Duke Street had to give up control of the business in 2009 after struggling with that debt burden and now has only a small stake. After a number of deep cuts, including redundancies and a restructuring, the business is back in good shape and would fetch a decent sale price.

Even a potential downside – pressure from the Government and lobbying groups to lower obesity levels – has turned into an opportunity for the sector. Kraft Foods, the world's sixth biggest biscuit manufacturer and a potential buyer of others in the sector, launched its "healthy breakfast" biscuit Belvita last year.

If such ranges prove successful, there will be plenty of predators ready to take the biscuit.

Start your day with The Independent, sign up for daily news emails
Latest stories from i100
Have you tried new the Independent Digital Edition apps?
Independent Dating

By clicking 'Search' you
are agreeing to our
Terms of Use.

iJobs Job Widget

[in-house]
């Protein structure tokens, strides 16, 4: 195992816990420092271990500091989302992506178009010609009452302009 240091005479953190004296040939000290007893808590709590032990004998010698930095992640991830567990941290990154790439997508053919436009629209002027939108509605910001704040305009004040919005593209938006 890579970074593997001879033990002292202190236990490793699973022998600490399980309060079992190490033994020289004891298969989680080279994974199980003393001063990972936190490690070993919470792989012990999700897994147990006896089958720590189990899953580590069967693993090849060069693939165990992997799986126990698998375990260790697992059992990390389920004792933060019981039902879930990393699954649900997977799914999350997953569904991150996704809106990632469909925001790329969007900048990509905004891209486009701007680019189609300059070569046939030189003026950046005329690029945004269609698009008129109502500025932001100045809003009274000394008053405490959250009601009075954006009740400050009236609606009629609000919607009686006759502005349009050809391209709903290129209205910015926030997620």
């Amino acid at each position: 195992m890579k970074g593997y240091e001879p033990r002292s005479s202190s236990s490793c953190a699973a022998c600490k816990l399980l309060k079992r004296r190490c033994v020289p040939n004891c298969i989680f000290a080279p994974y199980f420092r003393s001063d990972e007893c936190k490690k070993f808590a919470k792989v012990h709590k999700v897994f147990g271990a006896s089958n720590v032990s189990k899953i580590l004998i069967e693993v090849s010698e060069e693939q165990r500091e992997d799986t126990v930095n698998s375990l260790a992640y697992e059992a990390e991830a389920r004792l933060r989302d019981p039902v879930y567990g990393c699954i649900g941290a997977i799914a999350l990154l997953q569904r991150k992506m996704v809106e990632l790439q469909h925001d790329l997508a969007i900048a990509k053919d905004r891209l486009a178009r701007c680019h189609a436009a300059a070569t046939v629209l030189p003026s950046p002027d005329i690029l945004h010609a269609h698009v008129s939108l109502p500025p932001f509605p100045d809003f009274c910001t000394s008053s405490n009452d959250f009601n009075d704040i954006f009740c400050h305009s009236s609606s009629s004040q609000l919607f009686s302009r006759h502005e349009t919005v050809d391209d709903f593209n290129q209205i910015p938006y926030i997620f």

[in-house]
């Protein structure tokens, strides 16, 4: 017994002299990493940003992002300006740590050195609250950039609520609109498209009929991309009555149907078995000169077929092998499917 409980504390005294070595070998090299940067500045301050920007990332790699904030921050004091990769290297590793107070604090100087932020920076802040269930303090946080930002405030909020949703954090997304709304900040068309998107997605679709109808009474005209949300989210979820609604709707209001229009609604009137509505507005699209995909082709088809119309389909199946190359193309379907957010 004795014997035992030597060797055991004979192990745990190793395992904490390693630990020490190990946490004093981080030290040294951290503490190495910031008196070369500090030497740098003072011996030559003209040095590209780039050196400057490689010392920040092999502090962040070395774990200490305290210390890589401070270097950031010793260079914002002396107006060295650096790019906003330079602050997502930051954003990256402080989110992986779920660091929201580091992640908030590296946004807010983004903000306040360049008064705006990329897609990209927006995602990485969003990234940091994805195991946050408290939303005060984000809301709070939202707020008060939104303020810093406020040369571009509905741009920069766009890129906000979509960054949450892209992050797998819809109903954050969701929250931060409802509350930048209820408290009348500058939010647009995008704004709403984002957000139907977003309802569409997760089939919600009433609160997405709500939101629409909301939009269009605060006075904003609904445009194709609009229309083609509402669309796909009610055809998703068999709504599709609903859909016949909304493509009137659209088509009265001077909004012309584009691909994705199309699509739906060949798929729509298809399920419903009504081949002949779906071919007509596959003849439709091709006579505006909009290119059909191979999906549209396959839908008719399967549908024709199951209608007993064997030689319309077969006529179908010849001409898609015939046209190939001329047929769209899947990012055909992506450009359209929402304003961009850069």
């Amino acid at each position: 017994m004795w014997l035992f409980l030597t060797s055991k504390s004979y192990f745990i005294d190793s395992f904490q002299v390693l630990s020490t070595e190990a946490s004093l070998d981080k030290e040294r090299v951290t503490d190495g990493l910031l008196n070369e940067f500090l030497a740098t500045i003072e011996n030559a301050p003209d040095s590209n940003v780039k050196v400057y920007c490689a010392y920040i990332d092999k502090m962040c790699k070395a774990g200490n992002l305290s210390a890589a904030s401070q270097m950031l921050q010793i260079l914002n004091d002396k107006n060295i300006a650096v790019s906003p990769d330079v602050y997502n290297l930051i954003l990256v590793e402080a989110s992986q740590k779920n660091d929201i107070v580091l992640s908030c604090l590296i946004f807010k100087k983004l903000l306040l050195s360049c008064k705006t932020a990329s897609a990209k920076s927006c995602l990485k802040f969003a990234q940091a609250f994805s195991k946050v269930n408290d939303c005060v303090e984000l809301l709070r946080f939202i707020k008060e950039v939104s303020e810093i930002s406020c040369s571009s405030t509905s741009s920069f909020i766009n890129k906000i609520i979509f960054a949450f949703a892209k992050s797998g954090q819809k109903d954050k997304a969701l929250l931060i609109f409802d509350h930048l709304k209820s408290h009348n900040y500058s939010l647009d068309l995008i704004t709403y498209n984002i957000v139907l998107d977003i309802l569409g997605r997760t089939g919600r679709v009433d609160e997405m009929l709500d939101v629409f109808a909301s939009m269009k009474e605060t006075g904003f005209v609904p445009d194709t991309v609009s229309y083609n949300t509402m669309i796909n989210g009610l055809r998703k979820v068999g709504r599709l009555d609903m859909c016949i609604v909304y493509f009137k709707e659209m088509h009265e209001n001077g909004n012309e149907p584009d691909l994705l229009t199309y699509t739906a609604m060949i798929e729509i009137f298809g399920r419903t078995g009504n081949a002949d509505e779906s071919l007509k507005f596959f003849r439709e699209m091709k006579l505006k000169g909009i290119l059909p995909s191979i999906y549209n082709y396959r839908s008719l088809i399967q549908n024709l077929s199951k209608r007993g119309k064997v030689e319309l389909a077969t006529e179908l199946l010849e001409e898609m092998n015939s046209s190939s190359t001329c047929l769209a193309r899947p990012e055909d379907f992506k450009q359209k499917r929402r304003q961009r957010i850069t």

iJobs Money & Business

Guru Careers: Software Developer / C# Developer

£40-50K: Guru Careers: We are seeking an experienced Software / C# Developer w...

Neil Pavier: Management Accountant

£45,000 - £55,000: Neil Pavier: Are you looking for your next opportunity for ...

Sheridan Maine: Commercial Accountant

£45,000 - £55,000: Sheridan Maine: Are you a newly qualified ACA/ACCA/ACMA qua...

Laura Norton: Project Accountant

£50,000 - £60,000: Laura Norton: Are you looking for an opportunity within a w...

Day In a Page

Sun, sex and an anthropological study: One British academic's summer of hell in Magaluf

Sun, sex and an anthropological study

One academic’s summer of hell in Magaluf
From Shakespeare to Rising Damp... to Vicious

Frances de la Tour's 50-year triumph

'Rising Damp' brought De la Tour such recognition that she could be forgiven if she'd never been able to move on. But at 70, she continues to flourish - and to beguile
'That Whitsun, I was late getting away...'

Ian McMillan on the Whitsun Weddings

This weekend is Whitsun, and while the festival may no longer resonate, Larkin's best-loved poem, lives on - along with the train journey at the heart of it
Kathryn Williams explores the works and influences of Sylvia Plath in a new light

Songs from the bell jar

Kathryn Williams explores the works and influences of Sylvia Plath
How one man's day in high heels showed him that Cannes must change its 'no flats' policy